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Am J Perinatol. 2013 Mar;30(3):179-84. doi: 10.1055/s-0032-1322516. Epub 2012 Jul 26.

The investment case for preventing NICU-associated infections.

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  • 1Ohio Perinatal Quality Collaborative Executive Committee and James M. Anderson Center for Health Systems Excellence, Cincinnati Children's Hospital Medical Center, Cincinnati, OH 45229-3039, USA.



Nosocomial [hospital-associated or neonatal intensive care unit (NICU)-associated] infections occur in as many as 10 to 36% of very low-birth-weight infants cared for in NICUs.


To determine the potentially avoidable, incremental costs of care associated with NICU-associated bloodstream infections.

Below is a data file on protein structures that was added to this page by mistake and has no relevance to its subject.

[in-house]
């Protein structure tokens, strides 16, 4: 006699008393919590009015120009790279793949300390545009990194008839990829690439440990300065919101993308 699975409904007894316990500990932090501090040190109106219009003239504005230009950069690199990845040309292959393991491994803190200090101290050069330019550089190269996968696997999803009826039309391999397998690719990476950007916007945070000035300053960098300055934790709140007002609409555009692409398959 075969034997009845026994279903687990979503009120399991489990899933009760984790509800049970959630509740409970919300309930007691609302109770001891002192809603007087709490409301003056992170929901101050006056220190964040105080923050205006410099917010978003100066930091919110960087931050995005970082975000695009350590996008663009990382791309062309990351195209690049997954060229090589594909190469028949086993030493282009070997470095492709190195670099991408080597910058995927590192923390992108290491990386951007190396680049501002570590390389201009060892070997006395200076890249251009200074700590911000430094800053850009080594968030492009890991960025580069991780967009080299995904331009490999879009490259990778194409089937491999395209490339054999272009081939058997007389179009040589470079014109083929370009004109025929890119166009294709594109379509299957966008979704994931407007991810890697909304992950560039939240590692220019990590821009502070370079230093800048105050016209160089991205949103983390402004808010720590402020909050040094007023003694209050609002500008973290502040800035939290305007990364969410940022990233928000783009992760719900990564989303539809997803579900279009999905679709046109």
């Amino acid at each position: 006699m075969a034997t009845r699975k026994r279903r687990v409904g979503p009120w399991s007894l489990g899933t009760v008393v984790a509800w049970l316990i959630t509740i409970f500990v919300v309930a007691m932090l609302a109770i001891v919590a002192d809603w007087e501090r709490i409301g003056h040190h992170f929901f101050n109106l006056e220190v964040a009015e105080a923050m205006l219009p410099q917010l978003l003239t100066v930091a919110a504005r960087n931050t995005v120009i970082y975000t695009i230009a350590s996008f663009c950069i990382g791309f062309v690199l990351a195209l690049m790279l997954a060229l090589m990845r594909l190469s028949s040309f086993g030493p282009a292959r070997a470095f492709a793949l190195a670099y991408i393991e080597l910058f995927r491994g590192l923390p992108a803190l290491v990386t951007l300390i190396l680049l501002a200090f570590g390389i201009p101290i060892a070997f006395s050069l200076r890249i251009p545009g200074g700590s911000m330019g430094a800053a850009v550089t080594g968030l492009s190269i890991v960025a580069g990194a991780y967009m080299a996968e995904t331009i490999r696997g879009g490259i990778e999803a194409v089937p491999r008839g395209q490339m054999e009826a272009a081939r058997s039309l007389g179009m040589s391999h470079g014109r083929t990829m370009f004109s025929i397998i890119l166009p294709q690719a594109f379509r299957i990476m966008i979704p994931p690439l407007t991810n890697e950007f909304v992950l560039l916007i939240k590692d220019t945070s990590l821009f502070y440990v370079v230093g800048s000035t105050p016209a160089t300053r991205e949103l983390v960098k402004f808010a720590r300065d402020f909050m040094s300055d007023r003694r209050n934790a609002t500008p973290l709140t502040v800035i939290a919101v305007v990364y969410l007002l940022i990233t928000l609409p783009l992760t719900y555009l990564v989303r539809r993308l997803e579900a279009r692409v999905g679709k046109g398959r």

This retrospective study included all NICU admissions of infants weighing 401 to 1500 g at birth in the greater Cincinnati region from January 1, 2005, through December 31, 2007. Nonphysician costs of care were compared between infants who developed at least one bacterial bloodstream infection prior to NICU discharge or death and infants who did not. Costs were adjusted for clinical and demographic characteristics that are present in the first 3 days of life and are known associates of infection.


Among 900 study infants with no congenital anomaly and no major surgery, 82 (9.1%) developed at least one bacterial bloodstream infection. On average, the cost of NICU care was $16,800 greater per infant who experienced NICU-associated bloodstream infection.


Potentially avoidable costs of care associated with bloodstream infection can be used to justify investments in the reliable implementation of evidence-based interventions designed to prevent these infections.

Thieme Medical Publishers 333 Seventh Avenue, New York, NY 10001, USA.

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